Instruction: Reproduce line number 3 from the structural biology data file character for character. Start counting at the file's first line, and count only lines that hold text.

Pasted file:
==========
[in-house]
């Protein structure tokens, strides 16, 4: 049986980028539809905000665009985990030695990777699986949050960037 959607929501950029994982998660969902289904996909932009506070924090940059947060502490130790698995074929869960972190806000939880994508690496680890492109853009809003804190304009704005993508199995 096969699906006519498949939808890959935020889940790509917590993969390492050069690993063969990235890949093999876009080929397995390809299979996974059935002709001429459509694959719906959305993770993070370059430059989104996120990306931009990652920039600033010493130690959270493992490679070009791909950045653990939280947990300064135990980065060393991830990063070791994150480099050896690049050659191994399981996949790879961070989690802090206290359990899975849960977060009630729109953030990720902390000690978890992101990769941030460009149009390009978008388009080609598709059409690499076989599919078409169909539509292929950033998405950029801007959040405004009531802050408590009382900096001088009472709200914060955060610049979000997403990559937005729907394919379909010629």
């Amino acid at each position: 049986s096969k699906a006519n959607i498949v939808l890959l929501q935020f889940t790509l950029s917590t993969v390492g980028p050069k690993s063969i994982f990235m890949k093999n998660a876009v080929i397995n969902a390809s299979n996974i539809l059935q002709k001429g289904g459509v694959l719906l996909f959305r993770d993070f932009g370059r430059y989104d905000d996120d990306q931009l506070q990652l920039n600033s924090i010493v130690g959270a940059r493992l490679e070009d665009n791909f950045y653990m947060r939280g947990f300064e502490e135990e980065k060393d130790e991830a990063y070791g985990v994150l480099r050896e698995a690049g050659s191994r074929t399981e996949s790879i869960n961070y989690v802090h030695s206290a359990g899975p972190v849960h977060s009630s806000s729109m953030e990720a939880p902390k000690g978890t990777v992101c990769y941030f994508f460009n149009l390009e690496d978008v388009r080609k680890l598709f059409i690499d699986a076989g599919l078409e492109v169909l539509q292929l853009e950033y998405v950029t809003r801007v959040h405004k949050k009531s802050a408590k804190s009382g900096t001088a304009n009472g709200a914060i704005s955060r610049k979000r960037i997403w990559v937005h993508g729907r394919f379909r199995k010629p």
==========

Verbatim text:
């Amino acid at each position: 049986s096969k699906a006519n959607i498949v939808l890959l929501q935020f889940t790509l950029s917590t993969v390492g980028p050069k690993s063969i994982f990235m890949k093999n998660a876009v080929i397995n969902a390809s299979n996974i539809l059935q002709k001429g289904g459509v694959l719906l996909f959305r993770d993070f932009g370059r430059y989104d905000d996120d990306q931009l506070q990652l920039n600033s924090i010493v130690g959270a940059r493992l490679e070009d665009n791909f950045y653990m947060r939280g947990f300064e502490e135990e980065k060393d130790e991830a990063y070791g985990v994150l480099r050896e698995a690049g050659s191994r074929t399981e996949s790879i869960n961070y989690v802090h030695s206290a359990g899975p972190v849960h977060s009630s806000s729109m953030e990720a939880p902390k000690g978890t990777v992101c990769y941030f994508f460009n149009l390009e690496d978008v388009r080609k680890l598709f059409i690499d699986a076989g599919l078409e492109v169909l539509q292929l853009e950033y998405v950029t809003r801007v959040h405004k949050k009531s802050a408590k804190s009382g900096t001088a304009n009472g709200a914060i704005s955060r610049k979000r960037i997403w990559v937005h993508g729907r394919f379909r199995k010629p």